November 22nd, 2016

Last week’s column concluded that President Vladimir Putin was “licking his chops” over the election of Donald Trump as the next American president.  This column goes further in explaining why Mr. Putin will be one winner of this extraordinary election. Let’s assume this conversation is taking place in the Kremlin between President Putin (PP) and two of his specialists on America, code named “SR” and “SI.”

PP: While Mr. Trump has not filled his cabinet yet nor announced any of his plans, where do we think he is headed and what do you think his strategy will be for dealing with global politics and of course Russia?

SI: Mr. President, we have done psychological and historical profiles on the president elect. He has been successful in business but not as much as he says.  We believe that his ego and his desire to succeed at all costs are manifested in his symbols of this success.  Trump Tower and his Trump golf courses, especially the ones in New Jersey and in Florida, are expressions of his narcissism.
That he has had three “trophy wives” is another.

PP (smiling): I am told that the reason he has foreign-born wives is that no American will take the job.

SI (laughing): Yes and it is also true that a black family is being evicted from public housing replaced by a white billionaire.

SR:  There are many jokes to be made.  However, the strategy that is emerging appears to be to our benefit.  I believe Trump is attempting to recreate a version of the Reagan doctrine, rearming America in order to force Russia not into bankruptcy but into conciliation with the U.S., along with a new Nixon Doctrine of triangular politics using this rapprochement with Russia as the way to tackle the China problem.  This will require a “grand bargain,” emphasizing Mr. Trump”s perceived long suit as a deal maker. His view, still forming, rests on his belief in his unrivalled skill as a negotiator – I know Mr. President that you read “The Art of the Deal” – will lead to an agreement with Russia that will give him the flexibility to focus on China.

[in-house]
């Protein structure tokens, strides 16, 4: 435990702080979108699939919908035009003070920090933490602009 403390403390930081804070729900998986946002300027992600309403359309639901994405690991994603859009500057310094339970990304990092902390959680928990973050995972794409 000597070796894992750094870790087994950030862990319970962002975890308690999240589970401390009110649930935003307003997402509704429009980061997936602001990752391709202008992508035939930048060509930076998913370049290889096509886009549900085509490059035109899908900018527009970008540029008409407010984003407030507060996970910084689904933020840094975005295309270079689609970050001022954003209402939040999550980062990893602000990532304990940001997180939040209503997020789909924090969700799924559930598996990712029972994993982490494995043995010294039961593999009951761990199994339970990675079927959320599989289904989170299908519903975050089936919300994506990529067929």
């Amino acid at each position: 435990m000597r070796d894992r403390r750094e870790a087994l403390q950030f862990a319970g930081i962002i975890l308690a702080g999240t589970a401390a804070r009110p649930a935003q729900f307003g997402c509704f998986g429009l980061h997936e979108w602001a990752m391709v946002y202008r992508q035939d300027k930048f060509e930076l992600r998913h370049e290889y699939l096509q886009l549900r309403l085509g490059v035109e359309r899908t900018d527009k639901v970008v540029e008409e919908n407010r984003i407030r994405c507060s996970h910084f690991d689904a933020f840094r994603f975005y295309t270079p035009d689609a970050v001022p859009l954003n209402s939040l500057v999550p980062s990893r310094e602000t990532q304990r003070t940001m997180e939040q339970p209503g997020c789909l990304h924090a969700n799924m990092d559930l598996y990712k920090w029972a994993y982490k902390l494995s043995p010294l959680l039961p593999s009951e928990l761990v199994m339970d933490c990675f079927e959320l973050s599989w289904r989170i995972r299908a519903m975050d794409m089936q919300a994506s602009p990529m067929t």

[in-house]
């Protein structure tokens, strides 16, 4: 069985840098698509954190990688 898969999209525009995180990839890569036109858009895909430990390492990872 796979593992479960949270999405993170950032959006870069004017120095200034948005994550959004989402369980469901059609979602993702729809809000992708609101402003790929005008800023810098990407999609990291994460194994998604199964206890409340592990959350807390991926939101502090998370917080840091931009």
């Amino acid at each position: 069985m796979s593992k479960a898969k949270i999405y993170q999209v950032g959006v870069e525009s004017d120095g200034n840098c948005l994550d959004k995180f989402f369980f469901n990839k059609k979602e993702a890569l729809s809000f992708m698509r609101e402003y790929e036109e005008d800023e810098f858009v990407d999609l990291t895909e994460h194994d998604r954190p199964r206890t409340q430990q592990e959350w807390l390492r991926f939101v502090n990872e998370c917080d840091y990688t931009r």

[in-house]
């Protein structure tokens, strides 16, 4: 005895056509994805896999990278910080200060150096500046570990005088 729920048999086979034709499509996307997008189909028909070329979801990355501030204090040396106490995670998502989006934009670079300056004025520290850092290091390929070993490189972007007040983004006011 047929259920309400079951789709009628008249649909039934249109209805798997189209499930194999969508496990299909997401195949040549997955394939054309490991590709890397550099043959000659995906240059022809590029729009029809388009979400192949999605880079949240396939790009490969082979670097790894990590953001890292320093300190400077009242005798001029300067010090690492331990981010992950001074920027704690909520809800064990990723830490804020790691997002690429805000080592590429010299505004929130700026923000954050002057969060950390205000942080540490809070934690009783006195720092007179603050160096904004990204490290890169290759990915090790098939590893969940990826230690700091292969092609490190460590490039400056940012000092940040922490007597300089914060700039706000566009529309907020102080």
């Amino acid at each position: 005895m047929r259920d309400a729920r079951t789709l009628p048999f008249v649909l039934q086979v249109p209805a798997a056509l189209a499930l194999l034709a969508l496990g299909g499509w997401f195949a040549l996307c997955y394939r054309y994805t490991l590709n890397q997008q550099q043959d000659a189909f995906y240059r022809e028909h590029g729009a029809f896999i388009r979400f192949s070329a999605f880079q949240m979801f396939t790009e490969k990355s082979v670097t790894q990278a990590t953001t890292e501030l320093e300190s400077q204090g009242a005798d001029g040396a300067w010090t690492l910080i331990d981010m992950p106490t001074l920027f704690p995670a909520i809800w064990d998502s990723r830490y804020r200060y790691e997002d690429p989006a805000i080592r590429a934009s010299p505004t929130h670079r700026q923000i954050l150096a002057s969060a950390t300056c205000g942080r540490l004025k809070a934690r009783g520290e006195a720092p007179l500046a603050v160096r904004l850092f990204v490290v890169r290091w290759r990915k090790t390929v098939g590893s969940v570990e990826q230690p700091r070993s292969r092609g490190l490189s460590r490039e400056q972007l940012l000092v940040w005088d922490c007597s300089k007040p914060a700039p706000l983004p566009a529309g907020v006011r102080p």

SI: Yes.  And this grand bargain will include the issues of Syria, Ukraine and Crimea, the Islamic State (IS) and of course NATO.

PP:  What do you think Mr. Trump wants?

SR: I think Trump will be prepared to cede Crimea provided we can offer a face-saving exit through creating some form of UN, CSCE or other international organization oversight to ensure the rights of Crimeans are respected.  Second, Donbass and eastern Ukraine would be awarded a form of federalist status ending the conflict. This will go down well in Europe.

PP: What about Syria?

SI: Trump is so fixated on the Islamic State that Obama”s demand Syrian President Bashar al Assad must go will be reversed. With that, we can both agree that the Islamic State is the principal enemy.

PP: What about NATO?

SR: Resolving Ukraine is vital. Mr. Trump can offer concessions. For example, in return for re-establishing the NATO-Russia Council as a serious means of addressing our differences, a moratorium on mutual military exercises as confidence building measure can be proposed.  Mr. Trump could also agree to remove the SM-3 anti-ballistic missiles now in place in Romania and soon in Poland on a temporary basis, keeping the launch sites with the proviso that the missiles could be returned if the threat from the east re-emerged.

PP: And what would be our quid pro quo?

SI: We would agree to begin standing down our forces in the west and begin a dialogue to ease tensions.  Of course, a requirement will be the lifting of sanctions.

PP: Why would Mr. Trump agree to this?

SI and SR together:  Simple.  The critical strategic issue for the Americans is China.  Mr. Trump wants to rebuild his military.  He will realize he does not have the money to do that.  And the U.S. military is far stronger than he admits at present.

PP: So returning relations with us to a far more positive condition allows him to focus on the Pacific.

SI:  Yes.  And the two of us will agree to make IS the combined threat.  Iran will support this and this will be a lever on Saudi Arabia.

PP: What should we do?

SI: Nothing for the moment.  Mr. Trump will take the first step.  After all, he wrote “The Art of the Deal!”

The 2017 edition of the Strategikon Annual Book – The Year of Challenging Choices

The 2017 edition of the Strategikon Annual Book – The Year of Challenging Choices

It’s not easy to be a leader, but the solution is closer than people may think and it has to do with returning to some good old fashioned traits that shaped leaders in past decades: will power, values and vision. Launched at the Good Governance Summit, The Year of Challenging Choices strives to understand the fault lines in international relations and the relevant actors, as they are and not how they appear to be.

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